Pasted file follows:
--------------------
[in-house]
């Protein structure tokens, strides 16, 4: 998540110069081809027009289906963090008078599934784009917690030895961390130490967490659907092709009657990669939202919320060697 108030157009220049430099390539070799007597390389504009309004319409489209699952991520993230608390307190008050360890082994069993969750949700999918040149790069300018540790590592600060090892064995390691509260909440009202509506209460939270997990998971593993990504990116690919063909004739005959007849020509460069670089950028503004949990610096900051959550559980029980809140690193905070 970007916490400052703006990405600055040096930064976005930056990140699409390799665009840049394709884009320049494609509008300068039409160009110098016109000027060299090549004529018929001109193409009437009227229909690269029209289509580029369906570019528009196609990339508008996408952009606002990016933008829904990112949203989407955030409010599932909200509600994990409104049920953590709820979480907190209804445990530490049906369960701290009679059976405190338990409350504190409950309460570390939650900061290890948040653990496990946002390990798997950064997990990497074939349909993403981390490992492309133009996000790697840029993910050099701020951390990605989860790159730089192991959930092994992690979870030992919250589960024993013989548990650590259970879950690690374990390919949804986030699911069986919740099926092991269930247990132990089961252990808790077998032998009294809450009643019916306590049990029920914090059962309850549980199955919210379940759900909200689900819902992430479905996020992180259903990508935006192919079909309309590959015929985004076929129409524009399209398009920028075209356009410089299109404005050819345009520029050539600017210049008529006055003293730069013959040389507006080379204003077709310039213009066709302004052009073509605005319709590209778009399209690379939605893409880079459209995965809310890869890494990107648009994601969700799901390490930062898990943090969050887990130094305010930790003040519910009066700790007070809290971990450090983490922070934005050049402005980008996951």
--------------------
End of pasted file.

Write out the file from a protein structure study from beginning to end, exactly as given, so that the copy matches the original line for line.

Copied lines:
[in-house]
């Protein structure tokens, strides 16, 4: 998540110069081809027009289906963090008078599934784009917690030895961390130490967490659907092709009657990669939202919320060697 108030157009220049430099390539070799007597390389504009309004319409489209699952991520993230608390307190008050360890082994069993969750949700999918040149790069300018540790590592600060090892064995390691509260909440009202509506209460939270997990998971593993990504990116690919063909004739005959007849020509460069670089950028503004949990610096900051959550559980029980809140690193905070 970007916490400052703006990405600055040096930064976005930056990140699409390799665009840049394709884009320049494609509008300068039409160009110098016109000027060299090549004529018929001109193409009437009227229909690269029209289509580029369906570019528009196609990339508008996408952009606002990016933008829904990112949203989407955030409010599932909200509600994990409104049920953590709820979480907190209804445990530490049906369960701290009679059976405190338990409350504190409950309460570390939650900061290890948040653990496990946002390990798997950064997990990497074939349909993403981390490992492309133009996000790697840029993910050099701020951390990605989860790159730089192991959930092994992690979870030992919250589960024993013989548990650590259970879950690690374990390919949804986030699911069986919740099926092991269930247990132990089961252990808790077998032998009294809450009643019916306590049990029920914090059962309850549980199955919210379940759900909200689900819902992430479905996020992180259903990508935006192919079909309309590959015929985004076929129409524009399209398009920028075209356009410089299109404005050819345009520029050539600017210049008529006055003293730069013959040389507006080379204003077709310039213009066709302004052009073509605005319709590209778009399209690379939605893409880079459209995965809310890869890494990107648009994601969700799901390490930062898990943090969050887990130094305010930790003040519910009066700790007070809290971990450090983490922070934005050049402005980008996951």